Here is a baseline instruction guide to tattoo aftercare. If your artist has given you different instructions follow them. If you forget what they have told you, this will work just fine!
After getting your tattoo, your fresh art will be wrapped in either a bandage or selefane (plastic wrap). You want to leave this on for three hours, then take it off and clean it with basic soap and warm water (have a shower if it’s in a hard to reach spot). Pat it dry with a clean towel or paper towel. Give it a day or two to dry out, then start applying moisturizer when dry. Common sense healing.
DO'S -- UN-SCENTED moisturizer will be needed periodically throughout healing, as it begins to dry out. Dont smother it, but just a light coat that can be rubbed in. Apply when dry. There are many brands available, just make sure it’s as basic as possible and unscented. Cleaning your tattoo is a must. Rinse with basic soap (WHITE BAR) and warm water. Showers are all good, and cleaning the tattoo when you shower is good. Trouble comes in with soaking situations. Stay away from hot-tubs, pools, anything where the tattoo can soak.
DONT'S -- Sunshine is kryptonite to tattoos. Unprotected sun exposure will drastically fade your quality and brightness of your tattoo (especially colour) . Always remember to apply 40+ sunblock if your doing activities in the sun. Sunburns are your tattoos worst nightmare. Dont pick or scratch! As your tattoo dries out it will flake and peel, and ITCH. This is all normal. This is the healing process. Moisturizer is usually the best option to quench a good itch. If you take those scabs or flakes off too early it can take ink with it, so leave them be.
SOME OTHER QUESTIONS
Yes. But not bad enough for people to not get them. Usually it's a 10% 80% 10% breakdown. 10% think it hurts a lot. 80% think it isn’t that bad, but experience some tender spots here and there. And 10% think it doesn't hurt at all. Most likely you’re in the 80%, so don't be to worried.
Some colours have higher tendencies to have allergic properties. Red is the most common culprit. If your worried about this you can always have a very small amount of the suspected color tattooed in and see how the body reacts. Although cases have been heard of (second hand) where individuals have had red tattooed over the years with no reaction, later to have a reaction when a large amount of red was tattooed. There is no 100% way to know how someone's skin will react, but over the years ink quality has improved immensely. We only use the best inks tried and tested throughout the industry. Choosing them on the basis that we haven't heard of reactions with these brands. Remember a tattooist never wants anyone to have an allergy, or any type of negative experience. We are always trying to avoid any possible problems by using the best possible tools and ink. Best bet is if you have had problems with super sensitive skin in the past, black and grey might be the safest way to go.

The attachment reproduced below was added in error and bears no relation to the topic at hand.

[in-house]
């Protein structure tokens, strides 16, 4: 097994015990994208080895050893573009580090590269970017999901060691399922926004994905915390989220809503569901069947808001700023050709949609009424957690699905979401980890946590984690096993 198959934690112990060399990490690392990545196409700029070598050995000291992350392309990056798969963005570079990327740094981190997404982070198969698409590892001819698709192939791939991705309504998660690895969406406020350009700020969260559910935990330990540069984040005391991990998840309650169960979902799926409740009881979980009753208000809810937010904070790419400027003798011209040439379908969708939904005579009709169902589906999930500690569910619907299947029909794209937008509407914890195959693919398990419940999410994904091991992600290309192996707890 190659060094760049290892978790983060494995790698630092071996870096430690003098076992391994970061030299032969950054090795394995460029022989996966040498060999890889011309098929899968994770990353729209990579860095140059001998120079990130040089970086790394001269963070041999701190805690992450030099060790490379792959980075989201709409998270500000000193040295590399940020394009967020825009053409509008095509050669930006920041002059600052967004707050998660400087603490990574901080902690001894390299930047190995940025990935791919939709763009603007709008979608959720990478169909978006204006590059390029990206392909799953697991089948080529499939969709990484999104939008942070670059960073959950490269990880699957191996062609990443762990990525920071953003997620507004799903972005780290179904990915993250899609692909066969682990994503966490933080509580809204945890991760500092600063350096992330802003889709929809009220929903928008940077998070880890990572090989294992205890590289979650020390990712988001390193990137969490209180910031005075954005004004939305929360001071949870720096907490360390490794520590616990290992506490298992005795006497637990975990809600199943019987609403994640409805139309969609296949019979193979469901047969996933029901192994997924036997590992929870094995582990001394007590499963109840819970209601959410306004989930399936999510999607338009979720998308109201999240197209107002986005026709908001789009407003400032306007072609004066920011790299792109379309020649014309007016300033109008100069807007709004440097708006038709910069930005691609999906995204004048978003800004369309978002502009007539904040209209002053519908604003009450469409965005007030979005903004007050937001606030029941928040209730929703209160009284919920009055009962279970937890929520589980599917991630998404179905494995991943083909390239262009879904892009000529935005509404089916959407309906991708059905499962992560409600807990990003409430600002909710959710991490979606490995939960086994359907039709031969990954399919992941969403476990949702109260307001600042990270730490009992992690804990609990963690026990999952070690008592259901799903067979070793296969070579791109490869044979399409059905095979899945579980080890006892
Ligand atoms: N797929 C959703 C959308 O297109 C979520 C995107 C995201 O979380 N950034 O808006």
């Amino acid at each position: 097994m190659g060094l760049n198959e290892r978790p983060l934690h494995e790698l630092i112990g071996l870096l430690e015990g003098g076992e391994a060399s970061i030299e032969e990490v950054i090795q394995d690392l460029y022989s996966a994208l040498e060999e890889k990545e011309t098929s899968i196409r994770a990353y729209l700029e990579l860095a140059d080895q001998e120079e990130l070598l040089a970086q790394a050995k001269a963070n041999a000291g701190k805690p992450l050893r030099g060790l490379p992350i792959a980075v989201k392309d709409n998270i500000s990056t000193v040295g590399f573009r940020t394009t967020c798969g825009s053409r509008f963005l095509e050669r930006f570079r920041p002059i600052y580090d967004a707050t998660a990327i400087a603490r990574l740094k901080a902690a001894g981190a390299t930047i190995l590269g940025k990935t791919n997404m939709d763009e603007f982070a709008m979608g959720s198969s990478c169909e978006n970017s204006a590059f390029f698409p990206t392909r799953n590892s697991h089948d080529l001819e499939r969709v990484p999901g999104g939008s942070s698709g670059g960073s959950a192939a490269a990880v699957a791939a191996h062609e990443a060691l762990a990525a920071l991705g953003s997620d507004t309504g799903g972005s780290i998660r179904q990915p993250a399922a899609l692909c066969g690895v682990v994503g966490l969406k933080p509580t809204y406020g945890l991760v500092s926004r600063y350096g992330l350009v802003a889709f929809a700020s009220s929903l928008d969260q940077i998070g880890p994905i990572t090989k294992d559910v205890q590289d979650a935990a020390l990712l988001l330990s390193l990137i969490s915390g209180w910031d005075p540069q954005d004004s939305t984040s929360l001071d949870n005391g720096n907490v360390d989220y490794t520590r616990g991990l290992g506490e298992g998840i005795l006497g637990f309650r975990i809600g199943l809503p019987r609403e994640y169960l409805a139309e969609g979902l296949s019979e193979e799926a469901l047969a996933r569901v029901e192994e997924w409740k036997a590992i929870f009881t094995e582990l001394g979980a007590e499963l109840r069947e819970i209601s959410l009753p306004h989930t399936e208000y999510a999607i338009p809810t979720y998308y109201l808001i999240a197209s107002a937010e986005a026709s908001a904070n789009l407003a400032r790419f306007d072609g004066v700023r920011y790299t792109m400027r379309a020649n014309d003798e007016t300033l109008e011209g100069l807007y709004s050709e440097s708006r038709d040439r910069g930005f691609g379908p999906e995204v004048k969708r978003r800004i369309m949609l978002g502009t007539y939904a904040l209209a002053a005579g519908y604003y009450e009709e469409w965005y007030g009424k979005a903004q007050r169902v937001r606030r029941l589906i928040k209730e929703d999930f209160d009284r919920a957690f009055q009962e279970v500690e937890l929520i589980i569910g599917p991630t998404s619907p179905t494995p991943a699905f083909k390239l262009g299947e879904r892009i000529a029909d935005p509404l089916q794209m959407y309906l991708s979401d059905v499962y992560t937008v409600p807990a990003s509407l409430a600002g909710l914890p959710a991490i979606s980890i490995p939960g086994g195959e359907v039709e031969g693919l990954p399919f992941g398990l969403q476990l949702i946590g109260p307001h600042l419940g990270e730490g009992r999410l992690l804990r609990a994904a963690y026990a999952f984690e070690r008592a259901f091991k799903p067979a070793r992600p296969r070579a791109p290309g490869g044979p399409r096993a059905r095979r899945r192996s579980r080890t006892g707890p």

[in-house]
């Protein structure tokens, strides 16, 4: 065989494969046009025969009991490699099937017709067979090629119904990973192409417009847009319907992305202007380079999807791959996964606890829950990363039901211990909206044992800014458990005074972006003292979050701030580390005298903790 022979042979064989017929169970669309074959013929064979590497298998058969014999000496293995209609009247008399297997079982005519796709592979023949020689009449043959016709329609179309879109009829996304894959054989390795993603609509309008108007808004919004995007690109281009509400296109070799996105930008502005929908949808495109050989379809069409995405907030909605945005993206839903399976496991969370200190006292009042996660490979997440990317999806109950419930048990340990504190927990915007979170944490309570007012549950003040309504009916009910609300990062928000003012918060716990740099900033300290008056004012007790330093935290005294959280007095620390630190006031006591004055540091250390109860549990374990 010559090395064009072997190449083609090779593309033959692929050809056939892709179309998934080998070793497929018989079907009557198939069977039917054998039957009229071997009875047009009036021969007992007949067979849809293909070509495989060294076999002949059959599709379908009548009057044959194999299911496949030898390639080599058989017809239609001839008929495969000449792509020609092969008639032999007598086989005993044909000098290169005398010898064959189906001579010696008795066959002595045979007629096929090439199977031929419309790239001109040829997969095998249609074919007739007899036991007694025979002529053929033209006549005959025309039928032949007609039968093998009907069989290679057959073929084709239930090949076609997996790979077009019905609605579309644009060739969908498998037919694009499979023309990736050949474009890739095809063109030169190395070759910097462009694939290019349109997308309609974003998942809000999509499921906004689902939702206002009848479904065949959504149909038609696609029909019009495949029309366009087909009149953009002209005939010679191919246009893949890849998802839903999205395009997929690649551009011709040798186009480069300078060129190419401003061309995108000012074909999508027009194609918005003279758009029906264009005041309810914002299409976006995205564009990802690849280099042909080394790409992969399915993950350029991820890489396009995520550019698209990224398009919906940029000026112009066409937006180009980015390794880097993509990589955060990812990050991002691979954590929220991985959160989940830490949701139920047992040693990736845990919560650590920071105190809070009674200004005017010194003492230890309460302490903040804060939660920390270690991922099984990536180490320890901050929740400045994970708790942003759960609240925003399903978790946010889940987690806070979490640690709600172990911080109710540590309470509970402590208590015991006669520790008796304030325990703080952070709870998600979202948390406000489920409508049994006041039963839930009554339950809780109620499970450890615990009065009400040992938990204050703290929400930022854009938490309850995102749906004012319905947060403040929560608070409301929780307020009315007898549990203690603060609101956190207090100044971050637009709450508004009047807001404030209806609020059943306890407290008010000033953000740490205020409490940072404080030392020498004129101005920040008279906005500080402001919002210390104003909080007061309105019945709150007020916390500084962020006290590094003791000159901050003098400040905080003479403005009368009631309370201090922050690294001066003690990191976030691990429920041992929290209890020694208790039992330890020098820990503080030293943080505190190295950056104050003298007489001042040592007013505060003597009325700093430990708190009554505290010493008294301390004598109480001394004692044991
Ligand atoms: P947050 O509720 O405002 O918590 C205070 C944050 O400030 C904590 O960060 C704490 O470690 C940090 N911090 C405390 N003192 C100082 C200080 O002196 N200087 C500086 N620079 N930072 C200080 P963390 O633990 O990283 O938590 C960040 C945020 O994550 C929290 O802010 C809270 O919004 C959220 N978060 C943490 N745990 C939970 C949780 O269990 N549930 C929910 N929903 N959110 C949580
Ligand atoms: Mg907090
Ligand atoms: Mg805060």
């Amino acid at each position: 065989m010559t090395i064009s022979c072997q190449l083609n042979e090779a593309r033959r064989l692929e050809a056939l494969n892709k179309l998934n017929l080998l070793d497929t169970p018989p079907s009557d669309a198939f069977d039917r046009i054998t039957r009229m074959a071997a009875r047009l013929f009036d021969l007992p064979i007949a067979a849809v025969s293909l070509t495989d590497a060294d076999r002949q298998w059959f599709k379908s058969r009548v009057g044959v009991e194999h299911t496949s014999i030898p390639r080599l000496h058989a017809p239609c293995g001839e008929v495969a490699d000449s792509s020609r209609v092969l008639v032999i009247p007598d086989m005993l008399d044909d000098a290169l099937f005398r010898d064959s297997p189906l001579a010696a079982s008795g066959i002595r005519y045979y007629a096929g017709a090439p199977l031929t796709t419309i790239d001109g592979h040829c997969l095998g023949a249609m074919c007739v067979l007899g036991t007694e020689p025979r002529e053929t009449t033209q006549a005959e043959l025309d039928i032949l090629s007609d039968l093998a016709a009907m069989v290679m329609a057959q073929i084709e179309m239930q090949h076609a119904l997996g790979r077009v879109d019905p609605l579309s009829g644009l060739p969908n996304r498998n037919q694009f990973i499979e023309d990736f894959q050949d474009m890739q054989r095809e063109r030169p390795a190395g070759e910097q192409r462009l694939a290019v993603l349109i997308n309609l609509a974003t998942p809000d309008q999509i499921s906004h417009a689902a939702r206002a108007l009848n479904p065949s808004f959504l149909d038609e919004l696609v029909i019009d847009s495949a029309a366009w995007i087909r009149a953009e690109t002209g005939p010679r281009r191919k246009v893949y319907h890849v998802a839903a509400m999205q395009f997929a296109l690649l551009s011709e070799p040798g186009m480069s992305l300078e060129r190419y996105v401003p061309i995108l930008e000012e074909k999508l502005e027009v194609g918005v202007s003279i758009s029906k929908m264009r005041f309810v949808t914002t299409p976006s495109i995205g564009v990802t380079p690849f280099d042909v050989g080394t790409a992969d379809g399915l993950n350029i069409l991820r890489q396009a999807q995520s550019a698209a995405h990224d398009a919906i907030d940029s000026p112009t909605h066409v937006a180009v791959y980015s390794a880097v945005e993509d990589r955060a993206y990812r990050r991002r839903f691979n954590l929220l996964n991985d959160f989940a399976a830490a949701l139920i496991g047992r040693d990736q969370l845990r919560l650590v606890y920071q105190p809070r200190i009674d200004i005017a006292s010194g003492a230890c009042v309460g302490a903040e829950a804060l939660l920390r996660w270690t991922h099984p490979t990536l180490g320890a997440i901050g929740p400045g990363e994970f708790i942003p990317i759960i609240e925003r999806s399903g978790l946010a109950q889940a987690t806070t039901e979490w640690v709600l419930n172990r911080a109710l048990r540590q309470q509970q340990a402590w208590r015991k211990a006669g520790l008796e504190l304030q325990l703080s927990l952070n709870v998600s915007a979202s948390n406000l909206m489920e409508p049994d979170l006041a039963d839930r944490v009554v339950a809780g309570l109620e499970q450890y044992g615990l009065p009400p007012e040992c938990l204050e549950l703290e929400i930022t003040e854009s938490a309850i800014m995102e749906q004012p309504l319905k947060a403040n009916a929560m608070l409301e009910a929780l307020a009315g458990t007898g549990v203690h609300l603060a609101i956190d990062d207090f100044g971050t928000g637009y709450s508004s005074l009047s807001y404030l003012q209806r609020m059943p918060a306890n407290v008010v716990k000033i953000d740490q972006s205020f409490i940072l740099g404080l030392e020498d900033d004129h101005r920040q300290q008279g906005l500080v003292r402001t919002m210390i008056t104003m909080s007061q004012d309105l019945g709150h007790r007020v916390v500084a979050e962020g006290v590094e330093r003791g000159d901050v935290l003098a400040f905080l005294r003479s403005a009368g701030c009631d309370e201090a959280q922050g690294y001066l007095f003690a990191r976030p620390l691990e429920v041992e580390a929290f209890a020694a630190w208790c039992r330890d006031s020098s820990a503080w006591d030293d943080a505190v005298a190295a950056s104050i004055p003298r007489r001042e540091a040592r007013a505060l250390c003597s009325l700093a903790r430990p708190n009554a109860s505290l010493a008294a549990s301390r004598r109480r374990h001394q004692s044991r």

Never! You will be hard pressed to find any professional studio in 2018 reusing needles. It's not only ridiculous, but not economical. The production of today's premade needles make it very convenient for artists. You should always see an artist open the needle from a fresh package when your about to get started.
Plan for two weeks to be safe.
Tattoos generally cost between $140-200 an hour. All depends on who your artist is.
A good rule of thumb is once your tattoo is complete, wait 6 month and have it checked for any imperfections. Ink that hasn't been put into the deeper skin layers looks great for the first couple of months. Over time those top layers of skin shed away leaving areas that aren't solidly saturated. They usually aren't very noticeable, but are quickly fixed up with a slight touch up. Usually a full sleep can be touched up of any imperfections in a quick 20 min session. It's all part of the process making sure your tattoo is at it's best. As long as you protect the tattoo with some sunscreen it should stay looking good for years to come.
Give it a couple days to chill. Once it's not sore anymore it's probably ok. Just make sure to use common sense. If you had a 6hr session on your back, don't do an exercise that applies a bunch of pressure to your back like bench press the next day. Also wear clean clothes that protect the tattoo from touching any open gym equipment. Gyms are dirty, and new tattoos are somewhat open wounds. Have a shower and clean it up afterwords. Remember tattoo aftercare is very common sense.
Boss tattoos is a collective space for individual artists to conduct their own work, and businesses. Clients are dealing with an artist within the space (boss tattoos). Artists may be reached threw general contact inquiry, but no guarantee can be made for the connection. The artists allow for us to provide their contact info as they see fit, and will always have a preference which will be conveyed by general inquiry as the best way to contact them. All business and work relation is conducted between the client and the artist. You are your artists client.